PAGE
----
Has COVID-19 Caused an Increase in Cyberattacks?

Maria Sirbu
Maria Sirbu
Expert Eye: COVID-19 and the tempting threat landscape

Maria Sirbu, VP of Business Development at Voxility, provides insight into cyberattack activity during the COVID-19 pandemic to date.


The rise in network activity caused by the advent of COVID-19 may be the most tempting and enduring period of vulnerability that DDoS attackers around the world have ever seen. Notwithstanding that their own activities have been curtailed by the crisis, they have not hesitated to exploit it.

Unfortunately, contrasting reports about post-outbreak DDoS activity from the major industry players could mean that it will be some time before we can put the attacks of 2020 into an informative context that fits consistently with the statistical trends of recent years.

From a network operator perspective, at Voxility, we have observed a near-doubling in the total number of network-centered DDoS attacks during a typical day at 43,940 daily incidents globally — a staggering increase, even considering the year-on-year rise in incidents.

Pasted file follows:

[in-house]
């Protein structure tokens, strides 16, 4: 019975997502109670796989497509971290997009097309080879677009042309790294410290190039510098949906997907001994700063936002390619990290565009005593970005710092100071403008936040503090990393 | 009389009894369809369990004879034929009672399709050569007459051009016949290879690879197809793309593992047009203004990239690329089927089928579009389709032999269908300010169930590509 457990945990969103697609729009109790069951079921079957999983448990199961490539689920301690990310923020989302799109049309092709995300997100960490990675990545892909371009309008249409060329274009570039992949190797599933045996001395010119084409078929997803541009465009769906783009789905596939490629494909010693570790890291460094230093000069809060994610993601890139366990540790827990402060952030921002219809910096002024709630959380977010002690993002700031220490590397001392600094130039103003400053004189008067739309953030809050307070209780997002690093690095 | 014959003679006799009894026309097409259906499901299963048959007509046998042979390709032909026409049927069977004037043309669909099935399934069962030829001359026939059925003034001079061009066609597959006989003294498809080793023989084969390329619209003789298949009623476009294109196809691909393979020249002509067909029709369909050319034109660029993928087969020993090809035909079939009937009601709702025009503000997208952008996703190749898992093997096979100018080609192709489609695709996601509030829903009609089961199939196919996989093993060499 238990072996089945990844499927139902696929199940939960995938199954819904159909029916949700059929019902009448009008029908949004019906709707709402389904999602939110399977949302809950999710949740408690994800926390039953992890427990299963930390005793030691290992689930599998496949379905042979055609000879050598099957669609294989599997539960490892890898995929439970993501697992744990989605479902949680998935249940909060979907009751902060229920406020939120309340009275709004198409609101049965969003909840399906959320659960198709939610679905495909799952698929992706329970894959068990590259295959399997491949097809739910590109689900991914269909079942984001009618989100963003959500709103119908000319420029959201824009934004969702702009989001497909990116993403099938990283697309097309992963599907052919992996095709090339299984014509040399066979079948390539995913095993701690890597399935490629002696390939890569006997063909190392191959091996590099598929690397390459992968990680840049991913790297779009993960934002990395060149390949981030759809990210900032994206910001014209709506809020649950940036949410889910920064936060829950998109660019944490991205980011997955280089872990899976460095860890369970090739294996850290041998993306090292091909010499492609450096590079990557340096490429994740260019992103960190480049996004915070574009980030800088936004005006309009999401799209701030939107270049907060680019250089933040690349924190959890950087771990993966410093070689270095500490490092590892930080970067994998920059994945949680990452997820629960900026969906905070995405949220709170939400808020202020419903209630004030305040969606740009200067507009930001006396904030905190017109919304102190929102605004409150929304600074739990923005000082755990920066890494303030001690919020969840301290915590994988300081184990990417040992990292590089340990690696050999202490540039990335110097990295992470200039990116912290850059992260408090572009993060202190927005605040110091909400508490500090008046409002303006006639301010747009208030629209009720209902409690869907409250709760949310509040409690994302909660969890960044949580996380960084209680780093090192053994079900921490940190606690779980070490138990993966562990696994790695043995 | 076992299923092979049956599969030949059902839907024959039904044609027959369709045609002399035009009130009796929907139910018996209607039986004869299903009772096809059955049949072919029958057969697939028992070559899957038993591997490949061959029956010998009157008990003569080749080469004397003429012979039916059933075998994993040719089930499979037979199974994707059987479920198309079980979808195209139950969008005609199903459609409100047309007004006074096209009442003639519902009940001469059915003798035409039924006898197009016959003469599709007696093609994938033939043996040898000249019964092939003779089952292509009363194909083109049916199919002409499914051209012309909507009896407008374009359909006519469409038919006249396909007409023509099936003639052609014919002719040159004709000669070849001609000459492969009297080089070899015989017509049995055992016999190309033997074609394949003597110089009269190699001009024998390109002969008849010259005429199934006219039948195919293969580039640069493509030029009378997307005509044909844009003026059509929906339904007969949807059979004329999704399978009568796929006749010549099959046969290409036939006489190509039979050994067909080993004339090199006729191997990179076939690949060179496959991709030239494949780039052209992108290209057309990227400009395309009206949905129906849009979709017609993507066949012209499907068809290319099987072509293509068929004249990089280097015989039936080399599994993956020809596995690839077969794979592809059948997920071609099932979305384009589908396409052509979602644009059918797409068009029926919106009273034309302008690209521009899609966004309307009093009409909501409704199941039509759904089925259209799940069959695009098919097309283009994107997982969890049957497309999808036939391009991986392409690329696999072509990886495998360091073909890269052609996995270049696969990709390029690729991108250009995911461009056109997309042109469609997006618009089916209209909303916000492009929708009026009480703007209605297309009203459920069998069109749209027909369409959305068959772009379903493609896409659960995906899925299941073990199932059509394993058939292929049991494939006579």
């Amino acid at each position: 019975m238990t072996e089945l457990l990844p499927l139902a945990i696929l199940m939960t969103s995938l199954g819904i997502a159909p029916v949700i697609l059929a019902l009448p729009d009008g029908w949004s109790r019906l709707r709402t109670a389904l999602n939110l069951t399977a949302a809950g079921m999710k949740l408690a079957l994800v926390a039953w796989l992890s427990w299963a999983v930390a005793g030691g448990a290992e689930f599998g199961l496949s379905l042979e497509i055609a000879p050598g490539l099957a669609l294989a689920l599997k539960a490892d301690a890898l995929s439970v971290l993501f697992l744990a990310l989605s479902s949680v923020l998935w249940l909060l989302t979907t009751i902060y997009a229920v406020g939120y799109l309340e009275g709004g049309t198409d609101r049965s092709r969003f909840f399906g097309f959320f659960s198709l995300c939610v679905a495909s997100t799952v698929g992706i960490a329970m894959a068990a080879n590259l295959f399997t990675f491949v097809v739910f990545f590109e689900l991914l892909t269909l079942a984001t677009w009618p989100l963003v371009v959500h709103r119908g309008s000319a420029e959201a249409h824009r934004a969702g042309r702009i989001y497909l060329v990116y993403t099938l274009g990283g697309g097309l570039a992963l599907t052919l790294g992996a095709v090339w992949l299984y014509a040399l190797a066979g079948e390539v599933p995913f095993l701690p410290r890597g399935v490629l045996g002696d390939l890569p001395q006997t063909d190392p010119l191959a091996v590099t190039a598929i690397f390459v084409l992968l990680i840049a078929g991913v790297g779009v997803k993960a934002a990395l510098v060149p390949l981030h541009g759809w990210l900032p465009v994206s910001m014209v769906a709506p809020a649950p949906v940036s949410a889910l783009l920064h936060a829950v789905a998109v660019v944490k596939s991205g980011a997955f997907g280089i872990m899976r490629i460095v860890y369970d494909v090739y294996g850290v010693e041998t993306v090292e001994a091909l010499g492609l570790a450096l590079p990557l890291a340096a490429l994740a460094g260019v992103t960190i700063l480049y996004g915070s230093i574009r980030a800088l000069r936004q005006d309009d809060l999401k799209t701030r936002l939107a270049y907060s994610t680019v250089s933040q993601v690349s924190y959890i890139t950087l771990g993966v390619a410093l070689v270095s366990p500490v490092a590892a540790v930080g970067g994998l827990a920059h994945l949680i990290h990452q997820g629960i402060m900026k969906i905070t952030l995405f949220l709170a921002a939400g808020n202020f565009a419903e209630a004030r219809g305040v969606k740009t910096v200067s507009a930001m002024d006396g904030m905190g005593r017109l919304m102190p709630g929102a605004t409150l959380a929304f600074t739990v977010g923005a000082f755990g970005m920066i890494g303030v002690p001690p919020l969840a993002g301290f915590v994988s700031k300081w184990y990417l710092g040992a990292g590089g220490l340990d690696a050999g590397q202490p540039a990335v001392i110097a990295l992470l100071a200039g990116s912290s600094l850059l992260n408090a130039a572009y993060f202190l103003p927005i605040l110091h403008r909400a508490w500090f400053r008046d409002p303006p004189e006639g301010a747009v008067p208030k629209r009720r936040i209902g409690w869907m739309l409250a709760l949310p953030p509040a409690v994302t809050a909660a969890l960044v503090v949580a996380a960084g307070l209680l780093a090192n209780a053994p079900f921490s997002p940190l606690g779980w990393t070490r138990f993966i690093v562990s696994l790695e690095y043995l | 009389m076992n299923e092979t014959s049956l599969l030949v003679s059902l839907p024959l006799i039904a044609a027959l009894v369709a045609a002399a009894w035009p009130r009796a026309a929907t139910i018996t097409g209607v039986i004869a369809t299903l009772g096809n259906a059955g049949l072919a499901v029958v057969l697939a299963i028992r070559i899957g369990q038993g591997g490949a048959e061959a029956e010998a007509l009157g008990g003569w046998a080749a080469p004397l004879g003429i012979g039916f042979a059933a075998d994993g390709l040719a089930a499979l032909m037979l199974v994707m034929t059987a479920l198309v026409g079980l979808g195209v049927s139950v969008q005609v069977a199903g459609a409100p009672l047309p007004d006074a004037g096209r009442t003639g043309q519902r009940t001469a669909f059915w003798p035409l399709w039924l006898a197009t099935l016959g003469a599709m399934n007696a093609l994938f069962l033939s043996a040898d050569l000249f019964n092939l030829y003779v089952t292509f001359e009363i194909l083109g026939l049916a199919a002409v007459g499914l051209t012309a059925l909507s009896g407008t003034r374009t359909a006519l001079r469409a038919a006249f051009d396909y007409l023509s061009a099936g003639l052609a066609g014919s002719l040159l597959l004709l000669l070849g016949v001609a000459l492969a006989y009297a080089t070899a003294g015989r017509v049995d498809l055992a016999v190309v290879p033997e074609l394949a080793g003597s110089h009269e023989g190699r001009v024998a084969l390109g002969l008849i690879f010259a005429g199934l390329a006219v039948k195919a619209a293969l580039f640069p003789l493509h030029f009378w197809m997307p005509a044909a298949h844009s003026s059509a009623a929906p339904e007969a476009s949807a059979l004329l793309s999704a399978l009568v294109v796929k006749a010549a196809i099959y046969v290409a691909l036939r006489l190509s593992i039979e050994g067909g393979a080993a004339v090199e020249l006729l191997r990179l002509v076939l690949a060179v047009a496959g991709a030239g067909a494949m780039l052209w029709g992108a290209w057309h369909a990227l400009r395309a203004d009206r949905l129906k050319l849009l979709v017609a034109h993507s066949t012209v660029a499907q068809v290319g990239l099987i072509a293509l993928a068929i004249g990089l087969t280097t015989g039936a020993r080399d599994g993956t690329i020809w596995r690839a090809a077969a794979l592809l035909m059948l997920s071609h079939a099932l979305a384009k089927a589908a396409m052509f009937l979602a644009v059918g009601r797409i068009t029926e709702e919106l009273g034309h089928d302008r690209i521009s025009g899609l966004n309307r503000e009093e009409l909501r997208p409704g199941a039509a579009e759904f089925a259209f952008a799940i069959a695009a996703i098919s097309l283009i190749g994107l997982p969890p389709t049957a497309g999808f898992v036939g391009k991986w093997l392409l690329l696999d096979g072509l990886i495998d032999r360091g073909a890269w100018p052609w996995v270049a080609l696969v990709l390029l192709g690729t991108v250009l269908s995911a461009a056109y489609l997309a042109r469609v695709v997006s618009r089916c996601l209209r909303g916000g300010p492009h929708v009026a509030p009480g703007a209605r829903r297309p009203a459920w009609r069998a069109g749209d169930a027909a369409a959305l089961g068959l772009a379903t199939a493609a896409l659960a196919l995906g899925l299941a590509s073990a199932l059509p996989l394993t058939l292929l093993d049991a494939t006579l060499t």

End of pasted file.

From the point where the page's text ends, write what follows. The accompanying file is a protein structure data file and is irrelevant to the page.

Reports vary across other, more consumer-facing providers. Web security companies contend that a small raft of ambitious, high-volume attacks in Q1 and Q2 are set against a background of more frequent, but lower-intensity attacks, compared to previous years. 

Some of the largest attacks registered during the first six months of 2020 were a 550 Gbps (gigabits per second) assault reported by Cloudflare2, and a sustained 734.9 Gbps incursion mitigated by Voxility in May, almost equaling our 2019 record incident – a 20-day siege that peaked at 770 Gbps.

Kaspersky, meanwhile, similarly observes that DDoS attacks doubled in the first three months of 2020 compared to the previous quarter, and were 80 percent higher than the same period in the preceding year. 


Voxility activity shows that the average attack duration has dropped slightly under COVID-19, to about 16 minutes.

CloudFlare also maintains that this year’s average duration is 30-60 minutes, down notably from the three to four hours of 2019. Alternately, Kaspersky maintains that the duration of a typical DDoS attack has risen by 25 percent in 2020, compared to the previous year.